Study Shows Domestic Violence Survivors Appreciate Support, But More Services Needed

A UConn faculty member finds that the need is still great for programs that serve victims of domestic violence.

Two women in conversation.

Two women in conversation.

Eleanor Lyon, professor emerita of social work. (Frank Dahlmeyer/UConn Photo)<br>
Eleanor Lyon, professor emerita of social work. (Frank Dahlmeyer/UConn Photo)

A recent study conducted by a UConn faculty member and colleague has found that more than 75 percent of domestic violence survivors who use a range of support services are pleased with the services provided.

But, says Eleanor Lyon, professor emerita of social work, more can be done.

“Victims of domestic violence have complex needs,” she says. “The support programs are working very hard, but they could do a good deal more with proper funding.”

Lyon, the former director of UConn’s Institute for Violence Prevention and Reduction, was joined in the study by Jill Bradshaw, who earned her doctorate in social work from UConn in 2010, and Anne Menard of the National Resource Center on Domestic Violence (NRCDV). The study surveyed nearly 1,500 survivors of domestic violence in four states who had used a range of support services, including counseling, legal advocacy, and information services. Three out of four found the services to be “very helpful,” while the vast majority of other survivors found the services to be “helpful.”

“We are encouraged to find that local domestic violence programs are meeting the needs of the vast majority of those who seek their services,” said the NRCDV’s Menard. “This report affirms that local programs are having an important, positive impact, but also that they need further support to respond more fully to what victims are looking for when they reach out for help.”

In Connecticut – which was not part of the survey – the legislature’s Domestic Violence Task Force on Feb. 28 announced its 2012 legislative agenda, recommending 20 bills to help further protect victims of domestic violence, punish offenders more meaningfully, and intervene earlier in the lives of children and at-risk families. Anti-violence advocates say there were about 37,000 arrests in Connecticut last year related to domestic violence, roughly one-third of all criminal arrests in the state.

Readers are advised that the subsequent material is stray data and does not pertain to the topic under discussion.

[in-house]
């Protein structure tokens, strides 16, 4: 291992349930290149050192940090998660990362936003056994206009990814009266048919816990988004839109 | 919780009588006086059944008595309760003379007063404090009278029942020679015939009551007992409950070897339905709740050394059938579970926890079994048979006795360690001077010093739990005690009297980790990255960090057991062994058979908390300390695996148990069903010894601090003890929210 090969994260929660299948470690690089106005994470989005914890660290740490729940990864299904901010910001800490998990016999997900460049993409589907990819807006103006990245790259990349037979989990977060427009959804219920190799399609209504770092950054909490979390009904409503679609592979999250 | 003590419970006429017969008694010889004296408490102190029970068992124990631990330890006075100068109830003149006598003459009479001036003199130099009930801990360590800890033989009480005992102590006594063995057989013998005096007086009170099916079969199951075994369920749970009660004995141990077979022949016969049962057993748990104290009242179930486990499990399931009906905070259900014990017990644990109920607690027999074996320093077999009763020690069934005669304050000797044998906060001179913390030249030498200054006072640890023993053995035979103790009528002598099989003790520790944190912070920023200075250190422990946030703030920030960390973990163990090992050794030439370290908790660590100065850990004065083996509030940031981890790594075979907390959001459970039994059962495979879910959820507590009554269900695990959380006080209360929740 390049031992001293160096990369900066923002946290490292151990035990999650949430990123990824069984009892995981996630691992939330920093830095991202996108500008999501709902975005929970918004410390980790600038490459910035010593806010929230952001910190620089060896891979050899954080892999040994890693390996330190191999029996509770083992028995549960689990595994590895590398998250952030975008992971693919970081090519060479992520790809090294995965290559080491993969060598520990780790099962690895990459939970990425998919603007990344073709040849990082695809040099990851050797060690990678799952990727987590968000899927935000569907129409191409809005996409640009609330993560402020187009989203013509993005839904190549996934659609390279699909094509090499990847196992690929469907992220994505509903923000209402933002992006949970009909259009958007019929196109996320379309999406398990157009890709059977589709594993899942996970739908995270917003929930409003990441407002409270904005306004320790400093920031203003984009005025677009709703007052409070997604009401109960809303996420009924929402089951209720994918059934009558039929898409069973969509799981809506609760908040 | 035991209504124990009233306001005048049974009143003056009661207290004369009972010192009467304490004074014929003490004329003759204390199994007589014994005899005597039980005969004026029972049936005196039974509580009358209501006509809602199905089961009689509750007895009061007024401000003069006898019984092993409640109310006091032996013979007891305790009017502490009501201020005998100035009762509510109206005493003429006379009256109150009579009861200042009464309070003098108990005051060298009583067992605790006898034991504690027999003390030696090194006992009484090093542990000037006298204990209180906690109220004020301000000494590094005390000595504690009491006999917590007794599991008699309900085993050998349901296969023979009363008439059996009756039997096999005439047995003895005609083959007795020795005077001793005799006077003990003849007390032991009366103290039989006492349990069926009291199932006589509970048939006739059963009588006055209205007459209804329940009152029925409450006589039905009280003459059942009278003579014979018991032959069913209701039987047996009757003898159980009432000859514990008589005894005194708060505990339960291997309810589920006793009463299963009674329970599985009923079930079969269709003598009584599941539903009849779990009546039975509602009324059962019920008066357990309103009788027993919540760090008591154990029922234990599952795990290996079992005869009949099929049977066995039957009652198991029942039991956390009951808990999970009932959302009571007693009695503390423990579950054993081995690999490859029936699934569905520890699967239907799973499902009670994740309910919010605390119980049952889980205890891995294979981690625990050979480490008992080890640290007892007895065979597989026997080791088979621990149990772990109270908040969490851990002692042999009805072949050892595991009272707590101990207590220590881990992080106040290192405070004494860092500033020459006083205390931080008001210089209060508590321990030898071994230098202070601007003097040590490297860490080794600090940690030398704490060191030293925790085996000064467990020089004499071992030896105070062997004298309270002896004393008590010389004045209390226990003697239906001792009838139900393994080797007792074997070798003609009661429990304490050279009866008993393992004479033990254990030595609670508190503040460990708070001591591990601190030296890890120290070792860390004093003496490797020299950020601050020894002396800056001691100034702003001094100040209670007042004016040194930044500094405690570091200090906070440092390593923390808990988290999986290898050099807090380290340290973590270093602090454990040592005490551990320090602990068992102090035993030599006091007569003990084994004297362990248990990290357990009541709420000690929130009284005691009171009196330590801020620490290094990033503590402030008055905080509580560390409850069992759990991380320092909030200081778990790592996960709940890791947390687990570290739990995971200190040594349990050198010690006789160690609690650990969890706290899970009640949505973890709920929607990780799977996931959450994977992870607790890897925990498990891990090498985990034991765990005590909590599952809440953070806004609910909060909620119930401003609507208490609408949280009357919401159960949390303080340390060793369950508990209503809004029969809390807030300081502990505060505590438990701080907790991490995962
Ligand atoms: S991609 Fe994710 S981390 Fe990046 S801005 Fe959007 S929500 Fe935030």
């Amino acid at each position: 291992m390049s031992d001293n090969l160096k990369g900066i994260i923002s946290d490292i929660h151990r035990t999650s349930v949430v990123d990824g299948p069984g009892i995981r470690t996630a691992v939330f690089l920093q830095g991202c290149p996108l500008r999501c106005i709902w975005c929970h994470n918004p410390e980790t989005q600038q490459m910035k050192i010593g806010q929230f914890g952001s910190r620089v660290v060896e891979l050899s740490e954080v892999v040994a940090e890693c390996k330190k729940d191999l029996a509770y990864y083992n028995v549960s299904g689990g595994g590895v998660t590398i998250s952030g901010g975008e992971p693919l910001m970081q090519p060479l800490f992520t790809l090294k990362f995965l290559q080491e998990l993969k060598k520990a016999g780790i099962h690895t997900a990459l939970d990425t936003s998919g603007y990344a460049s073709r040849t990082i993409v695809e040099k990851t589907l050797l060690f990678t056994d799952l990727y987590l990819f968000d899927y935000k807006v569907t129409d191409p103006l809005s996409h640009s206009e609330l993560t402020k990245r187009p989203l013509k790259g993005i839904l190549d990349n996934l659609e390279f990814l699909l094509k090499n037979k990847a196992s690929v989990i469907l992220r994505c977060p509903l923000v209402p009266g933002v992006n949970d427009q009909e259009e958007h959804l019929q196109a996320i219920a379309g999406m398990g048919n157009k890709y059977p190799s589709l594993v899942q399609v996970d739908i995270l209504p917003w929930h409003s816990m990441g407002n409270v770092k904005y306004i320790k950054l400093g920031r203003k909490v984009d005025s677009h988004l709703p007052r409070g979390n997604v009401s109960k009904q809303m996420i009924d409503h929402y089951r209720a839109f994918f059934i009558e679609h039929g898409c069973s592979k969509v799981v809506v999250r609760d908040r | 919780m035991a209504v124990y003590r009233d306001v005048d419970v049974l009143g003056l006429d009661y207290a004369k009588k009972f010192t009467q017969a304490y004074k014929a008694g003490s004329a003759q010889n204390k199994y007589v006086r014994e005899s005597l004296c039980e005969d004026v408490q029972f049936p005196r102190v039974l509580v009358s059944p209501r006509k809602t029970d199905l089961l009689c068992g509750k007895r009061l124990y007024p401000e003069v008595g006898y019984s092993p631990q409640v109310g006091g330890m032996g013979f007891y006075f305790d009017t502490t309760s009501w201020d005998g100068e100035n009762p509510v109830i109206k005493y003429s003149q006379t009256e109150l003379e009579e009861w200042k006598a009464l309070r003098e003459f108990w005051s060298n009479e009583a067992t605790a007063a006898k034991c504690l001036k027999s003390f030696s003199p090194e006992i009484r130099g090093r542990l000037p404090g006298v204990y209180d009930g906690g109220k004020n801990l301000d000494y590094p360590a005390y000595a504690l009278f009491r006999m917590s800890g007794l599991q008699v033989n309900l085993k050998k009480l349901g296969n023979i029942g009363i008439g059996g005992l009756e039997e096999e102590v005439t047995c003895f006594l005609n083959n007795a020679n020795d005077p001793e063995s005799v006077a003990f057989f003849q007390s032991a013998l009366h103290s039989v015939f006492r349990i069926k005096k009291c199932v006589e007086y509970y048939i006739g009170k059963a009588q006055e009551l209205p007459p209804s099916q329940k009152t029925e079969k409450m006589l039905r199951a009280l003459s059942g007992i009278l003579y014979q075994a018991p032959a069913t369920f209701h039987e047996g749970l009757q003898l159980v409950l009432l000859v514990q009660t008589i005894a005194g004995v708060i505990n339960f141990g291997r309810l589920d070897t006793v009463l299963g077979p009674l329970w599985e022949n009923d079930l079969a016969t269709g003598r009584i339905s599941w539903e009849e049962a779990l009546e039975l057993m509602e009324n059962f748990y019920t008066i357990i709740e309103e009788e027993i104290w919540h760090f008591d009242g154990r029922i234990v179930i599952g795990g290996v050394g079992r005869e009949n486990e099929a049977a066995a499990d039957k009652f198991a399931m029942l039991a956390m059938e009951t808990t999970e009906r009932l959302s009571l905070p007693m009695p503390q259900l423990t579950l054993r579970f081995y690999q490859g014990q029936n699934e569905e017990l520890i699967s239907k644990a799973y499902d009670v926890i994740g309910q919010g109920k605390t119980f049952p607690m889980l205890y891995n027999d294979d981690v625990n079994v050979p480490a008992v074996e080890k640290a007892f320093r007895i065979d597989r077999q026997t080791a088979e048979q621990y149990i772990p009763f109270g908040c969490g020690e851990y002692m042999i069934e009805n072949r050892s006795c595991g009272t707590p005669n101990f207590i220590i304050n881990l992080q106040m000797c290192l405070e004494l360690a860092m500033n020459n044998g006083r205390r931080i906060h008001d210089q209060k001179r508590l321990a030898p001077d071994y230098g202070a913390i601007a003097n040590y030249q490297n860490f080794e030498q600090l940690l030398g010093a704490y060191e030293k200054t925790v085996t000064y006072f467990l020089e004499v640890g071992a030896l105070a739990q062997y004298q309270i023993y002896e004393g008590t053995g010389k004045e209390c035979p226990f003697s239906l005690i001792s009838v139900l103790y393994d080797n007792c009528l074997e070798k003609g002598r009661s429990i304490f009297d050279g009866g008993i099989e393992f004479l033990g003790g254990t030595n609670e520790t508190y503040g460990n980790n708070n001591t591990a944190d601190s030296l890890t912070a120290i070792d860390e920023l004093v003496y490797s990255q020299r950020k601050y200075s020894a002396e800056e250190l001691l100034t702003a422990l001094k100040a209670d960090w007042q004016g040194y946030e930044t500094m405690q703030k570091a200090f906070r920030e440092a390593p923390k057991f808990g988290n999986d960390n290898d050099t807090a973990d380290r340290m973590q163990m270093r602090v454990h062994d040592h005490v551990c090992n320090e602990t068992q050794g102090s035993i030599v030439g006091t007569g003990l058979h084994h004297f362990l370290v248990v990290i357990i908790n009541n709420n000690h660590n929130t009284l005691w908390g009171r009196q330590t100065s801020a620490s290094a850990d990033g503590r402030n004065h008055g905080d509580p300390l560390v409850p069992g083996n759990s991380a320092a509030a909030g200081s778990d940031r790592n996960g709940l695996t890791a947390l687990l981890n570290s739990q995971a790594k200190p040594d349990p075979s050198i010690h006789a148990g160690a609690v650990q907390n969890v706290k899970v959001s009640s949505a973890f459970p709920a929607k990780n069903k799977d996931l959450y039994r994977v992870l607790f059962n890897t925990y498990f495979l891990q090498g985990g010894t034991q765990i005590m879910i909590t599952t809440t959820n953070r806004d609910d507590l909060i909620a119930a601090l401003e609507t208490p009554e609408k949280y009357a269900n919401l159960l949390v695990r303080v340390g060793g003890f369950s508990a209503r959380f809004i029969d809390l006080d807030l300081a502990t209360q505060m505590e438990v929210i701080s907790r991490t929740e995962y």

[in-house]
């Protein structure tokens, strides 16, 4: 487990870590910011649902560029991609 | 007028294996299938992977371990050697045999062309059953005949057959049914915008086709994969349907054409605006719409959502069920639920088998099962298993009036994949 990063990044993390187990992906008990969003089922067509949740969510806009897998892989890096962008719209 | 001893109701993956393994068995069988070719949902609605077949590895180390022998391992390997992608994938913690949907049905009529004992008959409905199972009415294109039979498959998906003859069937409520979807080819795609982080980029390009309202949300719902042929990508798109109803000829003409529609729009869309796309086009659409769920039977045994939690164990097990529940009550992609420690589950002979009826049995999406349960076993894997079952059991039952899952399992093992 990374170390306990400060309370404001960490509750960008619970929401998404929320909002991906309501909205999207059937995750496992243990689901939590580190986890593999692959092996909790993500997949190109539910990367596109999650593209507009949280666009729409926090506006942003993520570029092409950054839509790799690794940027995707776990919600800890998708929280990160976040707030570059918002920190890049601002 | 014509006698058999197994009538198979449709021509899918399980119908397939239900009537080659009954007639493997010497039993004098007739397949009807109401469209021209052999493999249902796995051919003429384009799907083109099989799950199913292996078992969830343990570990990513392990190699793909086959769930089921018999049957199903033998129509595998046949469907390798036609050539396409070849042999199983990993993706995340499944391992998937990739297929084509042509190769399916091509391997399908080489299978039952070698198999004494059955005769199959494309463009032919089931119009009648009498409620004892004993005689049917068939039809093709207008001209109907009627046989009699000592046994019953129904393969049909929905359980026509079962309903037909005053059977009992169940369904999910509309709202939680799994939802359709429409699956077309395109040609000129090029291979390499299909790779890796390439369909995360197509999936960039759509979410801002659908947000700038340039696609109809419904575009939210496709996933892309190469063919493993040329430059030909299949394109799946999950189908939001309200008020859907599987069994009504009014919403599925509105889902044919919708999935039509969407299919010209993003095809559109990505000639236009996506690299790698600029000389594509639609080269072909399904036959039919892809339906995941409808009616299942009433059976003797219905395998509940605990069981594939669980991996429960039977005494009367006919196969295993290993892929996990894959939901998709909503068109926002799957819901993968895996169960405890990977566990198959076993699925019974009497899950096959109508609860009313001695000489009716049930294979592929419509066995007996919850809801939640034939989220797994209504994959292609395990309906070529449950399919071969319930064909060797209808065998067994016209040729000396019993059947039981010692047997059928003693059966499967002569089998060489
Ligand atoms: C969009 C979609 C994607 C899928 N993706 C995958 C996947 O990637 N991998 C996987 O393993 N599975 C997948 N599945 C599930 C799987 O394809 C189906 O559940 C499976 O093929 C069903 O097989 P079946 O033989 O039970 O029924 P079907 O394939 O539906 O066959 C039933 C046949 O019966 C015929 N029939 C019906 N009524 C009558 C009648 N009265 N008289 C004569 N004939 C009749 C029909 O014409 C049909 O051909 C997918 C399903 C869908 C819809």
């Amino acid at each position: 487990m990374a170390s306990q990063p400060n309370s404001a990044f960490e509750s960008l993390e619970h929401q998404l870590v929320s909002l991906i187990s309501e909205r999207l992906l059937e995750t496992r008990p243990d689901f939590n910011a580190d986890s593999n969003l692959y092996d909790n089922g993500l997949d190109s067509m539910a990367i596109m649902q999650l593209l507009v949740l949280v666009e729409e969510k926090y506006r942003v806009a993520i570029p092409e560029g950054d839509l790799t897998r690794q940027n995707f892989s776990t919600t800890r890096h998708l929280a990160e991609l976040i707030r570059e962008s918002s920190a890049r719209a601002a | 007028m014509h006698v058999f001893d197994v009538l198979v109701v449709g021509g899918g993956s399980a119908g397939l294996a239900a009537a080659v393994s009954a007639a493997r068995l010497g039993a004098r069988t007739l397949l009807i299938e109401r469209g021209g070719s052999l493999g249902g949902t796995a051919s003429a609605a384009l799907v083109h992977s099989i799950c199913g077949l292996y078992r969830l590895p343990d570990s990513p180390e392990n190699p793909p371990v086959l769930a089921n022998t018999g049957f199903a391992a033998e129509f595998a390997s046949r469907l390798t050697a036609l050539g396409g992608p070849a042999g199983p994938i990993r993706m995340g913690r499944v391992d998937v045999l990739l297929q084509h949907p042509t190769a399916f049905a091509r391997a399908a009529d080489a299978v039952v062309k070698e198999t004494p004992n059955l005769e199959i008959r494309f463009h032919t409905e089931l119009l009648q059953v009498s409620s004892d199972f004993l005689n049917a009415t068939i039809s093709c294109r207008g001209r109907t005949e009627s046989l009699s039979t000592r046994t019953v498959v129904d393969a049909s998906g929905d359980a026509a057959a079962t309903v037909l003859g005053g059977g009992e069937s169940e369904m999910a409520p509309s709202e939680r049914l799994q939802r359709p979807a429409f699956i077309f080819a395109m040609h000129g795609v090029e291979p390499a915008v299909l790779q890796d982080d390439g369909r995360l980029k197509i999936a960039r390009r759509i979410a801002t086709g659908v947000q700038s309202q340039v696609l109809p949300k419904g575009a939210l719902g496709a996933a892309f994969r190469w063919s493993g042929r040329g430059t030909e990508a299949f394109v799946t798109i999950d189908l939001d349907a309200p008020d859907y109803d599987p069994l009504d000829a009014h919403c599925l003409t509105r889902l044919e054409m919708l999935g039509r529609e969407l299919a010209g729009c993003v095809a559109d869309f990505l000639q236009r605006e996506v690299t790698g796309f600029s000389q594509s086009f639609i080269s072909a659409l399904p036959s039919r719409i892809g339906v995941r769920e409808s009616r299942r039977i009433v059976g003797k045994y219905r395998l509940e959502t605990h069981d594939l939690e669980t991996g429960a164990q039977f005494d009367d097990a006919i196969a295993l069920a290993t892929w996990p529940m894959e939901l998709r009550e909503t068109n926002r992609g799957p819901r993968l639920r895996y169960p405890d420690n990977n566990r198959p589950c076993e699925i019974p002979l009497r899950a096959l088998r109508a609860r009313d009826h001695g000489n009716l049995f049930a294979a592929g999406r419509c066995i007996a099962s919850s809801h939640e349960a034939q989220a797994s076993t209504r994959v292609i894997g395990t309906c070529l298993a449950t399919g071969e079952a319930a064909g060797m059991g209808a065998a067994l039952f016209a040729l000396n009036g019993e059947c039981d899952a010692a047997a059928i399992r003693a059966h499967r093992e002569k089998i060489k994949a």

Lyon agrees with the task force’s goals.

“State governments should fund a wider range of services, especially child-related and economic support. Some programs we surveyed in 2009 could not participate in this study because they had lost funding,” says Lyon. “Some had closed, and some had been forced to cut staff and didn’t have the time to discuss the survey with survivors.

“States have to step up and make funding available for job training, so survivors have more options related to their children and their own safety,” she adds.

Eighty-eight percent of those responding to the survey said they needed support regarding their safety, and 65 percent said they needed help with services for child witnesses of domestic violence, primarily counseling. Another 76 percent needed legal services, and 93 percent wanted more information regarding what support they can receive.

The study was inclusive. Surveys were distributed through 90 domestic violence programs in four states – Alabama, Illinois, Massachusetts, and Washington, D.C. – and through four culturally-specific national organizations and their associated programs across the nation, including the Asian & Pacific Islander Institute on Domestic Violence, Casa de Esperanza, the Institute on Domestic Violence in the African American Community, and the Women of Color Network. Interestingly, there were more similarities than differences across racial/ethnic groups and rural/urban locations.

Lyon is currently attending the second World Conference on Domestic Violence in Washington, D.C., an event attended by representatives from 95 countries, and one which provides participants with a look at what’s happening in the field across the globe. Lyon says she finds that all countries have similar success with support services, but many other countries do a better job of effectively communicating to their communities that violence against women is not acceptable.

Lyon discussed her recent work and a previous study she conducted regarding survivors’ use of shelters during the forum, talking about how programs can better study participants’ experiences so they can improve their services.

Copies of the study’s executive summary, full report, fact sheet and other materials can be found at, the NRCDV’s online resource center.